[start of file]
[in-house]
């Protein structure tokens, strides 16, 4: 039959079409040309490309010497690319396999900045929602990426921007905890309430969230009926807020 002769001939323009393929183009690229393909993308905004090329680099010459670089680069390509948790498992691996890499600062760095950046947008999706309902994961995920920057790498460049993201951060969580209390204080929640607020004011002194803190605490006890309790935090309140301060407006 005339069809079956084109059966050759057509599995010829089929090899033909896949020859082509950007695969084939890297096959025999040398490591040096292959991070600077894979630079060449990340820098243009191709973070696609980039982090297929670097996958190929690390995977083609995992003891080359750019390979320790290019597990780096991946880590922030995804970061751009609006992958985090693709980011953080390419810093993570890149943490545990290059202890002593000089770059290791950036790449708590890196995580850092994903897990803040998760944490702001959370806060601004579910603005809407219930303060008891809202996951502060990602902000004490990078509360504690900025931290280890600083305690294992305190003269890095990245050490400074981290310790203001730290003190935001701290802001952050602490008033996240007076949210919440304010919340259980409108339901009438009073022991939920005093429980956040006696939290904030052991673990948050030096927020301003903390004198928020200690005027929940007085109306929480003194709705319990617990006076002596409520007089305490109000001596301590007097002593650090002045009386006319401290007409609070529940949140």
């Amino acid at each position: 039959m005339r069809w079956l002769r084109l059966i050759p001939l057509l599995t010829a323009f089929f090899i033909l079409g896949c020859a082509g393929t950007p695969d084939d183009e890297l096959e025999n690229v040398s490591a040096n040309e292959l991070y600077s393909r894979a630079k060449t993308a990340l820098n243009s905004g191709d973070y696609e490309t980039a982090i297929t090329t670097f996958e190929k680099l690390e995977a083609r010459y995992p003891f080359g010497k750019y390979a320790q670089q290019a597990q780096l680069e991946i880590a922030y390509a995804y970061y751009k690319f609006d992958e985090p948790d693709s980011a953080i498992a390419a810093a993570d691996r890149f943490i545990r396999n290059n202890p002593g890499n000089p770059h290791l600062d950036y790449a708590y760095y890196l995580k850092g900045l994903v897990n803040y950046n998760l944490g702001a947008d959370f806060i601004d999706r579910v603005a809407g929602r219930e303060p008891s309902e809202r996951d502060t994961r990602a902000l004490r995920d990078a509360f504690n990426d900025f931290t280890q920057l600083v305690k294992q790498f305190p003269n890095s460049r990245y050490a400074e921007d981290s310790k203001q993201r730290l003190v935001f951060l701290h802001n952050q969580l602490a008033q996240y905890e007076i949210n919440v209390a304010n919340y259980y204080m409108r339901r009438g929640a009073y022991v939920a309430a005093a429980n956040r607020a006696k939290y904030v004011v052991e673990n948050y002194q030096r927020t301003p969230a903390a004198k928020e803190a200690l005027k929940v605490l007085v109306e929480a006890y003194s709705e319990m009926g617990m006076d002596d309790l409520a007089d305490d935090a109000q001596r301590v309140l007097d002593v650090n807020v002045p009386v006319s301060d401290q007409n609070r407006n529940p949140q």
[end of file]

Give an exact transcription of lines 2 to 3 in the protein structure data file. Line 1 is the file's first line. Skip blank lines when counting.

């Protein structure tokens, strides 16, 4: 039959079409040309490309010497690319396999900045929602990426921007905890309430969230009926807020 002769001939323009393929183009690229393909993308905004090329680099010459670089680069390509948790498992691996890499600062760095950046947008999706309902994961995920920057790498460049993201951060969580209390204080929640607020004011002194803190605490006890309790935090309140301060407006 005339069809079956084109059966050759057509599995010829089929090899033909896949020859082509950007695969084939890297096959025999040398490591040096292959991070600077894979630079060449990340820098243009191709973070696609980039982090297929670097996958190929690390995977083609995992003891080359750019390979320790290019597990780096991946880590922030995804970061751009609006992958985090693709980011953080390419810093993570890149943490545990290059202890002593000089770059290791950036790449708590890196995580850092994903897990803040998760944490702001959370806060601004579910603005809407219930303060008891809202996951502060990602902000004490990078509360504690900025931290280890600083305690294992305190003269890095990245050490400074981290310790203001730290003190935001701290802001952050602490008033996240007076949210919440304010919340259980409108339901009438009073022991939920005093429980956040006696939290904030052991673990948050030096927020301003903390004198928020200690005027929940007085109306929480003194709705319990617990006076002596409520007089305490109000001596301590007097002593650090002045009386006319401290007409609070529940949140």
């Amino acid at each position: 039959m005339r069809w079956l002769r084109l059966i050759p001939l057509l599995t010829a323009f089929f090899i033909l079409g896949c020859a082509g393929t950007p695969d084939d183009e890297l096959e025999n690229v040398s490591a040096n040309e292959l991070y600077s393909r894979a630079k060449t993308a990340l820098n243009s905004g191709d973070y696609e490309t980039a982090i297929t090329t670097f996958e190929k680099l690390e995977a083609r010459y995992p003891f080359g010497k750019y390979a320790q670089q290019a597990q780096l680069e991946i880590a922030y390509a995804y970061y751009k690319f609006d992958e985090p948790d693709s980011a953080i498992a390419a810093a993570d691996r890149f943490i545990r396999n290059n202890p002593g890499n000089p770059h290791l600062d950036y790449a708590y760095y890196l995580k850092g900045l994903v897990n803040y950046n998760l944490g702001a947008d959370f806060i601004d999706r579910v603005a809407g929602r219930e303060p008891s309902e809202r996951d502060t994961r990602a902000l004490r995920d990078a509360f504690n990426d900025f931290t280890q920057l600083v305690k294992q790498f305190p003269n890095s460049r990245y050490a400074e921007d981290s310790k203001q993201r730290l003190v935001f951060l701290h802001n952050q969580l602490a008033q996240y905890e007076i949210n919440v209390a304010n919340y259980y204080m409108r339901r009438g929640a009073y022991v939920a309430a005093a429980n956040r607020a006696k939290y904030v004011v052991e673990n948050y002194q030096r927020t301003p969230a903390a004198k928020e803190a200690l005027k929940v605490l007085v109306e929480a006890y003194s709705e319990m009926g617990m006076d002596d309790l409520a007089d305490d935090a109000q001596r301590v309140l007097d002593v650090n807020v002045p009386v006319s301060d401290q007409n609070r407006n529940p949140q």